What May's Disappointing Retail Sales Mean for the Economy

Retails sales fell unexpectedly and consumers cut back on spending, in yet another indication that May was rough month for the feeble recovery.

Retail sales tumbled by 1.2%, making it the worst (and first) decline in eight months. On top of last month's poor private sector job creation, this is rotten news.

What's happening? One acute cause is that sales of building materials took a 9% hit last month, following the expiration of the housing credit. More broadly, consumers are borrowing less, and saving more (consumer credit has fallen 17 months in the last year). In the long term, families with good credit is good news. In the short term, the historic deleveraging of the last year and a half hurts aggregate demand.

As the stimulus winds down -- and more gets stuck in the Congressional pipeline -- it's worth noting its impact on American income. We talk about the Recovery Act as a job-creator, a state-saver, and a road-builder, but it was also a wallet-fattener. Without the stimulus, personal income would have fallen by 8 percent in the recession. Instead, disposable income tread water due to billions of dollars of transfer payments and tax credits.*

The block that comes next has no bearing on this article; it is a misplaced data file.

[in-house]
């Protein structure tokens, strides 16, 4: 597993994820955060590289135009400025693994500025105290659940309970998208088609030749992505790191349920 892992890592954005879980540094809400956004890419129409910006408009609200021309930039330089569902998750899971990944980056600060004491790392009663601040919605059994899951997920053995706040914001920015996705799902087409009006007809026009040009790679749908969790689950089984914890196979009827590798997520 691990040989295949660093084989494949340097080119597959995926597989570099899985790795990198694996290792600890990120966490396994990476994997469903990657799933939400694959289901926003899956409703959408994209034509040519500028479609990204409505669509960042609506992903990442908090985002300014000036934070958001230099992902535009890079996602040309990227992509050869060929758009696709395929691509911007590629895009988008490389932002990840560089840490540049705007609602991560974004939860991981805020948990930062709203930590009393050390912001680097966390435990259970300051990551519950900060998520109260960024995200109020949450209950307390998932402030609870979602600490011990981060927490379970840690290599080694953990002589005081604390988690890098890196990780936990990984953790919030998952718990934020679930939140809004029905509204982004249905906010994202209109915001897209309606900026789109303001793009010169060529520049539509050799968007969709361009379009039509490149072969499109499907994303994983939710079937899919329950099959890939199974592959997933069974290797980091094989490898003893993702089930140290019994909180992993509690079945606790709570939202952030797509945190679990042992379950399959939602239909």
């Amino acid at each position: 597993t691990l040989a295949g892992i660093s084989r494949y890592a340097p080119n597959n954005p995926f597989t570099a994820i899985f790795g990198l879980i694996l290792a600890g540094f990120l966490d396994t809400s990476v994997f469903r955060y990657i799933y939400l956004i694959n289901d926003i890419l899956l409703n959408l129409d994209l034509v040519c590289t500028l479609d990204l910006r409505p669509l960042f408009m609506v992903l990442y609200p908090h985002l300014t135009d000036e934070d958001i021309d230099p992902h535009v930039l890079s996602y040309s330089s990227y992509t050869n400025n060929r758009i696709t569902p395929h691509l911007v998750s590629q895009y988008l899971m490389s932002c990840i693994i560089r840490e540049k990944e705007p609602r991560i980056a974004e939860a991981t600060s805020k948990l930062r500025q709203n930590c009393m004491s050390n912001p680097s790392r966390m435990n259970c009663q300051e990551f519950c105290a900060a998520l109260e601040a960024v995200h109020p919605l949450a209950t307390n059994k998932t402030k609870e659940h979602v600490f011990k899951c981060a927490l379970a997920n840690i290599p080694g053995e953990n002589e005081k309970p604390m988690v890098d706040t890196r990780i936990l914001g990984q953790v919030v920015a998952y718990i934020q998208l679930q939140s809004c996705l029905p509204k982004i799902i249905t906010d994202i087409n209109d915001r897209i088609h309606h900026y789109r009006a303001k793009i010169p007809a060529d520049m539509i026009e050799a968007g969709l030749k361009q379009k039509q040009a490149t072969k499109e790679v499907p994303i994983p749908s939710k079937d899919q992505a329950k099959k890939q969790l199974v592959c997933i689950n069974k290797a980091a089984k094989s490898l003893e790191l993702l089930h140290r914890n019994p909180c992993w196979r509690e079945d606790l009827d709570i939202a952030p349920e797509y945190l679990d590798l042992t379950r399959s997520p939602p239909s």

Here's the graph showing "the difference in year-over-year growth in personal income minus transfers versus disposable personal incomes":

[Figure C]


In short, consumer spending -- which makes up nearly 70 percent of the economy -- has held up because government spending offset the drop in private payrolls. If we start to cut back now by blocking unemployment benefits, there's no reason to expect anything less than a recovery that feels like treading water.

For more, see the article, How the Stimulus Fattened Our Wallets. To get a brief rundown on the state of the economy, read these 5 Reasons Why the Recovery Is (And Isn't) In Trouble

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Derek Thompson is a senior editor at The Atlantic, where he writes about economics, labor markets, and the entertainment business.

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